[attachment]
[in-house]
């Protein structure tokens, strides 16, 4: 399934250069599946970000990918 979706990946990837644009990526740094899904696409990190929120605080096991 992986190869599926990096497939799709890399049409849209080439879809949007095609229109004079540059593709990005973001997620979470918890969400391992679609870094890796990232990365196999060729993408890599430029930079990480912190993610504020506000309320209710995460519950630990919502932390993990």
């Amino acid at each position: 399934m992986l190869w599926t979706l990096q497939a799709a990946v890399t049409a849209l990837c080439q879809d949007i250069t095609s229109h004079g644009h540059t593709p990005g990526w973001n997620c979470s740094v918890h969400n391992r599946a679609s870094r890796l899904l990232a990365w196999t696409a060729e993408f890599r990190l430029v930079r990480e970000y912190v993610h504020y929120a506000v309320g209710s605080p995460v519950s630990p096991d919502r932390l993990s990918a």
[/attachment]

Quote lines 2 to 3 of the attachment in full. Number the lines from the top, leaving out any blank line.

């Protein structure tokens, strides 16, 4: 399934250069599946970000990918 979706990946990837644009990526740094899904696409990190929120605080096991 992986190869599926990096497939799709890399049409849209080439879809949007095609229109004079540059593709990005973001997620979470918890969400391992679609870094890796990232990365196999060729993408890599430029930079990480912190993610504020506000309320209710995460519950630990919502932390993990």
């Amino acid at each position: 399934m992986l190869w599926t979706l990096q497939a799709a990946v890399t049409a849209l990837c080439q879809d949007i250069t095609s229109h004079g644009h540059t593709p990005g990526w973001n997620c979470s740094v918890h969400n391992r599946a679609s870094r890796l899904l990232a990365w196999t696409a060729e993408f890599r990190l430029v930079r990480e970000y912190v993610h504020y929120a506000v309320g209710s605080p995460v519950s630990p096991d919502r932390l993990s990918a």